Journey into Hope and Dystopia: New Contemporary Arab Art Exhibition at Beirut’s Dalloul Art Foundation

New Exhibition at Beirut’s Dalloul Art Foundation Explores Hope and Dystopia through Contemporary Arab Art.

Circling Drones (Iraq), From a Feast in the Ruins Series, 2022, Johanne Allard

From May to August 15, 2024, the Dalloul Art Foundation in Beirut will present “Hope in an Age of Dystopia,” an exhibition showcasing sixty-six recent acquisitions of contemporary Arab art. This exhibition provides a compelling look at the state of our world through the eyes of a younger generation of regional artists. These acquisitions offer insight into Basel Dalloul’s vision for evolving the Foundation’s collection.

Installation view of Hope in an Age of Dystopia at the Dalloul Art Foundation

Featured artworks include:

Selim Mawad’s (Lebanon) satirical pieces critically examine Lebanese politics and society, addressing issues such as brain drain and the tragic Beirut explosion while condemning the country’s political landscape and its mishandling of infrastructure and economic challenges.

Amer Shomali’s (Palestine) “Broken Weddings” reconstructs traditional patterns of Palestinian brides’ wedding dresses (thobe) left behind during the 1948 Nakba.

Hady Sy’s (Lebanon) “The Zeros” replaces George Washington’s image on the one-dollar bill with an illustration of 9th-century polymath Al Khawarsimi, the Father of Algebra.

Aliaa Elgready’s (Egypt) works reconsider our relationship with the natural world, urging us to see it as a complete entity worthy of understanding beyond our need to exploit it.

Johanne Allard’s (Lebanon/Canada) “A Feast in the Ruins,” a series of embroidered pieces highlighting systematic attacks on the Levant and Arab regions.

Installation view of Hope in an Age of Dystopia at the Dalloul Art Foundation – courtesy of DAF

“Hope in an Age of Dystopia” features works that engage in dialogue, exploring the dystopian realities of our world while prompting us to envision a different future. Many of the artworks are vibrant in form but often bleak in content. Some sharply critique our current social and economic conditions with wit, while others invite us to join in the humour. All pieces engage with a dystopian reality marked by the constraints of various control systems. However, true to the dystopian genre, the aim is not to foster despair but to inspire visions of a better future.

Selim Mawad (Lebanon) offers a critical commentary on Lebanese politics and society through his works, highlighting Lebanese society’s tropes and shared sufferings. He addresses issues such as brain drain and the recent Beirut explosion, condemning the political landscape and its mishandling of infrastructure and economic challenges.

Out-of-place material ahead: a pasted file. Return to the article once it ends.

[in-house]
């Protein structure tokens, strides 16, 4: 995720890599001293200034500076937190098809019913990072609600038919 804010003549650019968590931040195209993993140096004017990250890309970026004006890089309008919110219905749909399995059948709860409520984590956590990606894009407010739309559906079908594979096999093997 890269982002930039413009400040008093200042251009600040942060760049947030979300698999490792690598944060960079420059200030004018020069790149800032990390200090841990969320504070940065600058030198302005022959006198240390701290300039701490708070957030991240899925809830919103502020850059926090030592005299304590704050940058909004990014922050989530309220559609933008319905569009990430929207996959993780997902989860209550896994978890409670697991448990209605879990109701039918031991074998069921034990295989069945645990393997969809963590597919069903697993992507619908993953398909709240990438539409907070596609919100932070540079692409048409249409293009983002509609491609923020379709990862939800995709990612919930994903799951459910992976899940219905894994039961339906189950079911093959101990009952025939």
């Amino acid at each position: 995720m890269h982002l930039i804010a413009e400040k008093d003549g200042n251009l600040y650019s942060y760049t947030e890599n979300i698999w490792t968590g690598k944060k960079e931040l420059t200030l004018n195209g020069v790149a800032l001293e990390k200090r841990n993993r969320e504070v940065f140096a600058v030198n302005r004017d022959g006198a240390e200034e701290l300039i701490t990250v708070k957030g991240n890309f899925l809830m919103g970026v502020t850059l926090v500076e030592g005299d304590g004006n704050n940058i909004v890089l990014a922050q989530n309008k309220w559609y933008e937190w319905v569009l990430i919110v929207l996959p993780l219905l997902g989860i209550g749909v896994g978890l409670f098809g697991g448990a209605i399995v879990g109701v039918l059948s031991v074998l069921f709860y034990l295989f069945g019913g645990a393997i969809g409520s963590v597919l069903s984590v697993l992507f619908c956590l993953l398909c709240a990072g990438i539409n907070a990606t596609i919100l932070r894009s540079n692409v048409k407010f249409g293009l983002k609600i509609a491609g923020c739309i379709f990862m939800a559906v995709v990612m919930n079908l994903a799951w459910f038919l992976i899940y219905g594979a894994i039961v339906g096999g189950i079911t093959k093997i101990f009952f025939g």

On a global scale, Hady Sy (Lebanon) critiques the pervasive influence of numbers and money. His “Sifr/Zero” (2014) series underscores the abstract nature of numerical values and their impact on our lives. In the “Al Khawarismi” (2015) pieces, Sy replaces George Washington’s image with an illustration of Al Khawarismi, the 9th-century Baghdad-based polymath known as the father of algebra, paying homage to his contributions to modern mathematics and the establishment of zero as a numerical placeholder.

“Hope in an Age of Dystopia” invites viewers to imagine alternative modes of resistance. It encourages them to confront reality without succumbing to nihilistic despair. This perspective is often reflected in the choice of colour and material, where the works’ bright vibrancy contrasts with the starkness of the content.

Wheat, 2021, Selim Mawad

About the Dalloul Art Foundation:
The Ramzi and Saeda Dalloul Art Foundation (DAF) is a Lebanon-based arts institution
dedicated to preserving and showcasing modern and contemporary Arab art.
Established in 2017 by Dr Basel Dalloul, the foundation’s roots trace back to his late parents, Dr
Ramzi Dalloul and Saeda al-Husseini, who started collecting art in the early 1970s. They
purchased art they loved, created by artists with whom they had formed personal connections
over the years. Viewing artists as “the keepers of truth and archivists of history”, they acquired
a collection of nearly 3,000 pieces, showcasing the diversity of modern and contemporary
Arab art. The collection was initiated as “a labour of love”, which Dr Basel has the honour of

The exhibition on view until 15 August 2024